“The enemy had a hand in this,” he added, stressing that “It sure looks like” the civilians has been forced to gather in the building by the terrorists. “What I don’t know is why they [the civilians] gathered there by the enemy?”

Despite admitting to the US’s involvement in the incident, Townsend noted that the munitions used by US-led coalition forces in densely-populated urban areas were not designed to cause such a level of destruction.

Last week, a senior Iraqi military official announced that a US-led coalition airstrike on a Daesh truck carrying explosives resulted in the civilian deaths in Mosul incident.

On Monday, the Pentagon announced that it was analyzing over 700 video feeds from airstrikes on west Mosul following the increasing number of reports of civilian causalities.

A spokesman for the US Central Command, Colonel J.T. Thomas, stressed that high priority was being given to the reports. He added that the US was aware they were dropping bombs in the “immediate vicinity” of areas with a high civilian population but their bombs were “quite precise.”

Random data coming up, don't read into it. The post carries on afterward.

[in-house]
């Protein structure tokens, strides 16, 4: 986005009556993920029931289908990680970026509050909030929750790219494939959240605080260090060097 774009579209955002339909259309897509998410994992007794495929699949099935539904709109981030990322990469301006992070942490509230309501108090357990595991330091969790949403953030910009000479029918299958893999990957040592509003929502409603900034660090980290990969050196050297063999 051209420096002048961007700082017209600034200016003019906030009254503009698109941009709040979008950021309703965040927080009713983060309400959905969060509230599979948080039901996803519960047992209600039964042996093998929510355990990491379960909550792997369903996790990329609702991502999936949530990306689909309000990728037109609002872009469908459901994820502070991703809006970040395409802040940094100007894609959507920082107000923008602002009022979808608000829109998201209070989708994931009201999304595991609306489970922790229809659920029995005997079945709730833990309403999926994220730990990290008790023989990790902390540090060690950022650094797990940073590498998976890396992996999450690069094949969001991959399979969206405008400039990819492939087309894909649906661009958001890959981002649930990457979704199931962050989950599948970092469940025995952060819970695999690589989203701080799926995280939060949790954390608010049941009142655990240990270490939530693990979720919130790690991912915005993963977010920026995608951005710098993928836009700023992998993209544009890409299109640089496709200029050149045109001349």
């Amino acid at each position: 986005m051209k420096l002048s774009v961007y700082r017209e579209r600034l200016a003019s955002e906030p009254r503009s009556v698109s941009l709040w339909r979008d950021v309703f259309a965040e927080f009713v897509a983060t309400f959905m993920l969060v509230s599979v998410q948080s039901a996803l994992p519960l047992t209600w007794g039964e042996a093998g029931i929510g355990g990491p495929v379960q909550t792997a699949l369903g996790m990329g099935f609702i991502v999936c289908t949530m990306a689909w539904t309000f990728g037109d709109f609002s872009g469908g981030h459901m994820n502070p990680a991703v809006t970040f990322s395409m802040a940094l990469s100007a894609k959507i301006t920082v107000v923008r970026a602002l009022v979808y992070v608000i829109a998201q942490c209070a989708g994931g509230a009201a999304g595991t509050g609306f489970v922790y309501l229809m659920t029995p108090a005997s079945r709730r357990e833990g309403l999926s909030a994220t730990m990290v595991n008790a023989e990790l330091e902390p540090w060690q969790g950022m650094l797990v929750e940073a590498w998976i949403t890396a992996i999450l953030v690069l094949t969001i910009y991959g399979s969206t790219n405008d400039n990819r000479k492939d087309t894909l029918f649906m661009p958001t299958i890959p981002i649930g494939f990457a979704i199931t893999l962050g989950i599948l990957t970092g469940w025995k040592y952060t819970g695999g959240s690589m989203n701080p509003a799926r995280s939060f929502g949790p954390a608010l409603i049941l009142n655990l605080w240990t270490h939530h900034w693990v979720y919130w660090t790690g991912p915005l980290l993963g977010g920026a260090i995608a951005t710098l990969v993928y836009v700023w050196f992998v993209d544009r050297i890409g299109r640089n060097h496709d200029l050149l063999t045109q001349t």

The US had previously admitted to having launched airstrikes in Mosul on the day of the deadly tragedy.

Meanwhile, the UN has called on the US-led coalition in Iraq to take further measures towards protecting civilians while noting that Daesh was sending residents into buildings and areas which were the targets of airstrikes.

In a report, the UN’s High Commissioner for Human Rights, Zeid Ra’ad al-Hussein, also called on all forces engaged in anti-terror operations in Iraq to “avoid the trap” of hitting buildings in which Daesh had placed explosives and sent locals to take shelter in.

He added that the terrorists “strategy of using children, men and women to shield themselves from attack is cowardly and disgraceful. It breaches the most basic standards of human dignity and morality.”

On Monday, Amnesty International also voiced its concerns over the number of civilian casualties in Mosul, suggesting the US-led coalition may not be doing enough to avoid such casualties.

Iraqi army soldiers and allied fighters launched an offensive to retake Mosul in October 2016. The forces took control of eastern Mosul in January and launched the battle in the west on February 19.


US President Donald Trump has reportedly called on German Chancellor Angela Merkel to pay hundreds of billions of dollars Berlin owes to the North Atlantic Treaty Organization (NATO), a German minister says, calling the request “outrageous.”